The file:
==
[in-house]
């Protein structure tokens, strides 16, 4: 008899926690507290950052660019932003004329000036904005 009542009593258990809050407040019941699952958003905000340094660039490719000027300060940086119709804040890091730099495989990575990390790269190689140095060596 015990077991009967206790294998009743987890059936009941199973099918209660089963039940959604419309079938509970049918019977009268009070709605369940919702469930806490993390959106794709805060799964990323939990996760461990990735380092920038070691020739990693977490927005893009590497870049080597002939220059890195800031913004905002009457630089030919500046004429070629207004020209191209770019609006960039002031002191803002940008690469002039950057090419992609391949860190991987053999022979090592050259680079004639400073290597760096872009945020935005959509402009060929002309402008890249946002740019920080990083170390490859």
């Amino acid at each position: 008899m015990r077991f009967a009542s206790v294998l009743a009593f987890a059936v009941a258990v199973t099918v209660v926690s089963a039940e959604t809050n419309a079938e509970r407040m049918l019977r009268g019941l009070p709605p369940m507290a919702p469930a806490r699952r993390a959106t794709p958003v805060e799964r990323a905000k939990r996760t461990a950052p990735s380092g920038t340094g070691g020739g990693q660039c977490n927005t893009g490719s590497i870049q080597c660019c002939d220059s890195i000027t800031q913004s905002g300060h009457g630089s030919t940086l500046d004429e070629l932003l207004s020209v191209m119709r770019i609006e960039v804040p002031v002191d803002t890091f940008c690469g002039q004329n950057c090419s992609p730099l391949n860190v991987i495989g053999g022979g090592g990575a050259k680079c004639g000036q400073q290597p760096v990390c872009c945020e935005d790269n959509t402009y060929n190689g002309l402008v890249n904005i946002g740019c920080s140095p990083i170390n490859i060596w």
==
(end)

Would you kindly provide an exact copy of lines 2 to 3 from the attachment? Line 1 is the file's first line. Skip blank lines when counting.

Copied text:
């Protein structure tokens, strides 16, 4: 008899926690507290950052660019932003004329000036904005 009542009593258990809050407040019941699952958003905000340094660039490719000027300060940086119709804040890091730099495989990575990390790269190689140095060596 015990077991009967206790294998009743987890059936009941199973099918209660089963039940959604419309079938509970049918019977009268009070709605369940919702469930806490993390959106794709805060799964990323939990996760461990990735380092920038070691020739990693977490927005893009590497870049080597002939220059890195800031913004905002009457630089030919500046004429070629207004020209191209770019609006960039002031002191803002940008690469002039950057090419992609391949860190991987053999022979090592050259680079004639400073290597760096872009945020935005959509402009060929002309402008890249946002740019920080990083170390490859």
């Amino acid at each position: 008899m015990r077991f009967a009542s206790v294998l009743a009593f987890a059936v009941a258990v199973t099918v209660v926690s089963a039940e959604t809050n419309a079938e509970r407040m049918l019977r009268g019941l009070p709605p369940m507290a919702p469930a806490r699952r993390a959106t794709p958003v805060e799964r990323a905000k939990r996760t461990a950052p990735s380092g920038t340094g070691g020739g990693q660039c977490n927005t893009g490719s590497i870049q080597c660019c002939d220059s890195i000027t800031q913004s905002g300060h009457g630089s030919t940086l500046d004429e070629l932003l207004s020209v191209m119709r770019i609006e960039v804040p002031v002191d803002t890091f940008c690469g002039q004329n950057c090419s992609p730099l391949n860190v991987i495989g053999g022979g090592g990575a050259k680079c004639g000036q400073q290597p760096v990390c872009c945020e935005d790269n959509t402009y060929n190689g002309l402008v890249n904005i946002g740019c920080s140095p990083i170390n490859i060596w």